11th GCS Call For Large Scale Projects
PRESS RELEASE 02/2014:
GCS Awards Close to 400 Million Computing Core Hours to National Large Scale Science Projects
Berlin/Germany, May 15, 2014 – The Gauss Centre for Supercomputing announced today that seven outstanding scientific projects, selected from nine proposals, will share almost 400 million processor core hours awarded by the most recent 11th GCS Call for Large Scale Projects. The consortia of national researchers and scientists whose projects were selected for funding are provided access to the supercomputing infrastructures of the three GCS member centres HLRS, JSC, and LRZ starting immediately. The supported ambitious simulation projects represent leading-edge research activities in scientific fields such as Elementary Particle Physics, Astrophysics, Theoretical Chemistry, Fluid Dynamics and Aerodynamics.
Computing time granted to GCS Large Scale Projects is based on scientific criteria and their technical feasibility through independent reviewers in a peer-review process led by the GCS Steering Committee. The awarded projects are distributed to the three GCS HPC systems Hermit of High Performance Computing Center Stuttgart (HLRS), JUQUEEN of Jülich Supercomputing Centre (JSC), and SuperMUC of Leibniz Supercomputing Centre in Garching near Munich (LRZ). All three GCS systems provide computing performance well beyond the Petaflops stage (1 Petaflops = 1 Quadrillion floating point operations per second) and are of complementary system design and architecture. Thus GCS is in the unique position to optimally respond to the needs of the researchers, developers and scientists and their diverse and disperse requirements on computing platforms. In total, GCS has more than 10 Petaflops of computing power available.
The 11th GCS Call for Large-Scale Projects, which closed in late February 2014, saw some of the largest individual allotments of computing hours granted to the following projects:
(1) QCD Thermodynamics and the Phase Diagram (Prof. Dr. Zoltán Fodor, University of Wuppertal, Institute of Theoretical Particle Physics)
71M core hours on JUQUEEN of Jülich Supercomputing Centre (JSC)
(2) Simulation of Jet Engine and Axial Fan Noise (Dr.-Ing. Matthias Meinke, RWTH Aachen University, Institute of Aerodynamics)
70M core hours on Hermit of High Performance Computing Center Stuttgart (HLRS)
(3) Gravoturbulent Planetesimal Formation: A Key to Understand Planet Formation
(PD Dr. H. Hubertus Klahr, Max-Planck Institute for Astronomy, Heidelberg)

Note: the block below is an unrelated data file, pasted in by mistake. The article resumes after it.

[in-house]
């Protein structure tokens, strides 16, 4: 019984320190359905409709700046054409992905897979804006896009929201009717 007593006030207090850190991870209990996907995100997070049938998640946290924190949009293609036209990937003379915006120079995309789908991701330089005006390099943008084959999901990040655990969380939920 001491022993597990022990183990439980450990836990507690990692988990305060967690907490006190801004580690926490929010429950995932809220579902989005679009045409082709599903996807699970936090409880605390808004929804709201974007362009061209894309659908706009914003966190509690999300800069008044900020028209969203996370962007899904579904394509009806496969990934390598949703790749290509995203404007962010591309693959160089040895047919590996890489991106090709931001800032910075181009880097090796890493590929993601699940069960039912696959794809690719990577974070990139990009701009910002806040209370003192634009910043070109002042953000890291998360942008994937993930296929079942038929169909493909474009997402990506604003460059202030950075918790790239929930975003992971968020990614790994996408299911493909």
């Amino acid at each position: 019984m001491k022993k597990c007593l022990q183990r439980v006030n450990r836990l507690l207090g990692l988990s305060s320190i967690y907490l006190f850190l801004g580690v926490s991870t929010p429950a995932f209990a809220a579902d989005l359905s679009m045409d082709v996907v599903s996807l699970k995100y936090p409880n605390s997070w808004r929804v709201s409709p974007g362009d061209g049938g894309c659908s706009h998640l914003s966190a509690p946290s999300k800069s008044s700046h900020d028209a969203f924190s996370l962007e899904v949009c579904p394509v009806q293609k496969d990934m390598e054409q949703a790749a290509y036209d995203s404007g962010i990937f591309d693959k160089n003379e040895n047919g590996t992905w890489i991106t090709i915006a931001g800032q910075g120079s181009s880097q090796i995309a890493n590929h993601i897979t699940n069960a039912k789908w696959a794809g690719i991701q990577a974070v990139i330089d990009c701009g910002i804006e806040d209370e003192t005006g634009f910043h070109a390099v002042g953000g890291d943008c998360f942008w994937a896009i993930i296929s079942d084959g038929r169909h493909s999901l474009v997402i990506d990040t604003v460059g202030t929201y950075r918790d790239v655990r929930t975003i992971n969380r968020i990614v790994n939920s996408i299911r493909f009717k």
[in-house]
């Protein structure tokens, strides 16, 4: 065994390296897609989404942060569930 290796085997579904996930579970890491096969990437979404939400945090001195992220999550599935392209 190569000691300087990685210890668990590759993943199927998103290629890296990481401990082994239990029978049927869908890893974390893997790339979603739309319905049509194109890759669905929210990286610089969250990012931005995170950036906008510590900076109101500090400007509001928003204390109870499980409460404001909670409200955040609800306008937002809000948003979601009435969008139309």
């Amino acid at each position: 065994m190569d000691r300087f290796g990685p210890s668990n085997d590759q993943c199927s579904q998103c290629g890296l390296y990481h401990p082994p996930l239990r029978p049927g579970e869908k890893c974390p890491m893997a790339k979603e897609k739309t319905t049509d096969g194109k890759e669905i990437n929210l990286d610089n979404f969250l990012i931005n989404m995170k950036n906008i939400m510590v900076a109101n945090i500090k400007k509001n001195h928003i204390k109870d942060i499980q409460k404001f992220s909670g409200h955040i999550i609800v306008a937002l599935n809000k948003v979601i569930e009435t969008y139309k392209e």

60M core hours on JUQUEEN of Jülich Supercomputing Centre (JSC)
Access to the GCS system resources is provided to all 11th Call Large-Scale Projects until end of April 2015, i.e. for a period of 12 months. The next Large-Scale Call (12th Call) will be issued at the end of July 2014 and will close on August 29, 2014.
About GCS Large Scale Projects
The mission of the Gauss Centre for Supercomputing is to provide all scientists and researchers in Germany access to the petascale HPC systems of Germany’s leading supercomputing institution. Projects are classified as "large-scale" if they require more than 35 million computing core-hours within one year on a GCS member centre's high-end system. Computing time on the GCS systems is allocated by the GCS Steering Committee to scientifically leading, ground-breaking projects which deal with complex, demanding, and innovative simulations that would not be possible without the GCS petascale infrastructure. The projects are evaluated via a strict peer-review process on the basis of the project’s scientific and technical excellence.
The Gauss Centre for Supercomputing (GCS) combines the three national supercomputing centres HLRS (High Performance Computing Center Stuttgart), JSC (Jülich Supercomputing Centre), and LRZ (Leibniz Supercomputing Centre, Garching near Munich) into Germany’s Tier-0 supercomputing institution. Concertedly, the three centres provide the largest and most powerful supercomputer infrastructure in all of Europe to serve a wide range of industrial and research activities in various disciplines. They also provide top-class training and education for the national as well as the European High Performance Computing (HPC) community. GCS is the German member of PRACE (Partnership for Advance Computing in Europe), an international non-profit association consisting of 25 member countries, whose representative organizations create a pan-European supercomputing infrastructure, providing access to computing and data management resources and services for large-scale scientific and engineering applications at the highest performance level.
GCS is jointly funded by the German Federal Ministry of Education and Research and the federal states of Baden-Württemberg, Bavaria and North Rhine-Westphalia.
GCS has its headquarters in Berlin/Germany.
Regina Weigand, GCS Public Relations
+49 711 685-87261
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